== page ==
I believe these artificial limitations to be another prominent reason for why positive change and progress seem to happen so painstakingly slow in our society, or even stagnate altogether. Some people wait a life time for change to occur, but never live to see it happen, continuously voting for politicians in the hope that something will finally be different, but not much ever is. And it can’t really be any other way.
It took me a while to realise that the people we vote for are also constricted and limited by the same system we all live in. And so, while a lot of politicians might have genuinely good intentions during their election campaigns, once they finally win the office, they find that their hands are tied and that they can’t keep their promises, no matter how well intentioned they are.
4. Sameness and separation
What else is this system based on, that holds back the evolution of humanity and keeps us from living in harmony with one another? These are 2 perhaps contradictory aspects, which nonetheless combine to produce the society and mainstream culture we find ourselves in.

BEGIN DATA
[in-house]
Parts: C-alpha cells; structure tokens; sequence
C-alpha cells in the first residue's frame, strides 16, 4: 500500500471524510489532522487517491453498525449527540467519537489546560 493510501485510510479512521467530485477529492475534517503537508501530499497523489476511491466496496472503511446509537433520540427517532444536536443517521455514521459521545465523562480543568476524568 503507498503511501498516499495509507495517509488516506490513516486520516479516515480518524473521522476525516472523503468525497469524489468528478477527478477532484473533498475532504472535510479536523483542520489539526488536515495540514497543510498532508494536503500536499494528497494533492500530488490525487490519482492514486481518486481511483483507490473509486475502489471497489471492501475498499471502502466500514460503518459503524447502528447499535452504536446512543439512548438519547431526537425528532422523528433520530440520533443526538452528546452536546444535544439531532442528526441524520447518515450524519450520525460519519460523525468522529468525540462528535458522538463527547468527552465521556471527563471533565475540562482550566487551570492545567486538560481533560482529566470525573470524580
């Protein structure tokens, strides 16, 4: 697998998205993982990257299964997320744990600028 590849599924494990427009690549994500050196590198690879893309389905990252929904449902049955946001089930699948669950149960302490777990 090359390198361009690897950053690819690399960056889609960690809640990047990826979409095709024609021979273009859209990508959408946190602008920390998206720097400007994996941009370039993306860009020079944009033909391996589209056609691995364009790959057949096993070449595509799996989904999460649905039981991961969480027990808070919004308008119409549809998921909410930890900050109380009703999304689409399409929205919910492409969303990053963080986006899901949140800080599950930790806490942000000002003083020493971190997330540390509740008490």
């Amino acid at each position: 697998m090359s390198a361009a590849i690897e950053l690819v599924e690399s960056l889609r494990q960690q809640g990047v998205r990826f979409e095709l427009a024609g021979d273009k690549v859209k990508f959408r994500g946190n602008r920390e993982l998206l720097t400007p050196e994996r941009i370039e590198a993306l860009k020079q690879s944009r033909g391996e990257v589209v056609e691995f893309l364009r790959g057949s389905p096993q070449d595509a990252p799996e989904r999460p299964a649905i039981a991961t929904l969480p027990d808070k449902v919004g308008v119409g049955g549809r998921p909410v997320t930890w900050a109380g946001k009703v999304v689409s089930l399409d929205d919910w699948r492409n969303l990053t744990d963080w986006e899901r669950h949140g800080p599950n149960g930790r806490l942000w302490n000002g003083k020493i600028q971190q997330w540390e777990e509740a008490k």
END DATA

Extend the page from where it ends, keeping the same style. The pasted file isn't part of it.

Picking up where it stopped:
Sameness – Whilst travelling on the system’s “conveyor belt”, our unique characters and appearances suffer the necessary modifications, so that by the time we have “a proper job”, we all act and look pretty much the same.
And we are prepared for this sea of “sameness” from a young age. At school, we are taught a standard way of operating in life. We have to wear the same type of uniform. We learn to shut up, comply, and follow the orders of the person in charge. We aren’t encouraged to question the way things are, or think critically for ourselves, but instead we are simply told the way the world is.